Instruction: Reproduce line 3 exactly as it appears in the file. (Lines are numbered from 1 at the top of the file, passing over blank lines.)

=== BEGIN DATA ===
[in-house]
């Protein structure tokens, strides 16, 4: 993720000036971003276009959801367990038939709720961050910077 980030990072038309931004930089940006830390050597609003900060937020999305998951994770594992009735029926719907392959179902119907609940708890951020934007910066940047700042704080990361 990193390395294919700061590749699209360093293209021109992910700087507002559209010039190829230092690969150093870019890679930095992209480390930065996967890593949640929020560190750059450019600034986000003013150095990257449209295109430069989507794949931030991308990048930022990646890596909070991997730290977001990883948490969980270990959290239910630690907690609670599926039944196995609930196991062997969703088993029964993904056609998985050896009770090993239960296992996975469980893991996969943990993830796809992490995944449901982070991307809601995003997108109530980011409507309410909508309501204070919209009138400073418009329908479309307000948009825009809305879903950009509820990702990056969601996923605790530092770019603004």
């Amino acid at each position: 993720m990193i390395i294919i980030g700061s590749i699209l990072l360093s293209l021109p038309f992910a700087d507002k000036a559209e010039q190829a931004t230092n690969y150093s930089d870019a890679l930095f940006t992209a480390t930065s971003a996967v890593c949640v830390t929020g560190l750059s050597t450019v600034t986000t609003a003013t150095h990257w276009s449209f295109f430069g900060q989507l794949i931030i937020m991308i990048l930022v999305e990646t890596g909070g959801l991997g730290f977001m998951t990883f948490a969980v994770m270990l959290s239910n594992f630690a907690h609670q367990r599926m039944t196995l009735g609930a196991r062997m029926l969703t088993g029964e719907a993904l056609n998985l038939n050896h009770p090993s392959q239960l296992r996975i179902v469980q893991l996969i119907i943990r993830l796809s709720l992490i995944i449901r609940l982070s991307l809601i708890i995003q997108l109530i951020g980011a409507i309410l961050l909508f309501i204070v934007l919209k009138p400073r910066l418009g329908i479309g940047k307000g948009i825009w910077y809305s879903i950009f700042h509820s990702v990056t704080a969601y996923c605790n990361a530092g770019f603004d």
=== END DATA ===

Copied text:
């Amino acid at each position: 993720m990193i390395i294919i980030g700061s590749i699209l990072l360093s293209l021109p038309f992910a700087d507002k000036a559209e010039q190829a931004t230092n690969y150093s930089d870019a890679l930095f940006t992209a480390t930065s971003a996967v890593c949640v830390t929020g560190l750059s050597t450019v600034t986000t609003a003013t150095h990257w276009s449209f295109f430069g900060q989507l794949i931030i937020m991308i990048l930022v999305e990646t890596g909070g959801l991997g730290f977001m998951t990883f948490a969980v994770m270990l959290s239910n594992f630690a907690h609670q367990r599926m039944t196995l009735g609930a196991r062997m029926l969703t088993g029964e719907a993904l056609n998985l038939n050896h009770p090993s392959q239960l296992r996975i179902v469980q893991l996969i119907i943990r993830l796809s709720l992490i995944i449901r609940l982070s991307l809601i708890i995003q997108l109530i951020g980011a409507i309410l961050l909508f309501i204070v934007l919209k009138p400073r910066l418009g329908i479309g940047k307000g948009i825009w910077y809305s879903i950009f700042h509820s990702v990056t704080a969601y996923c605790n990361a530092g770019f603004d």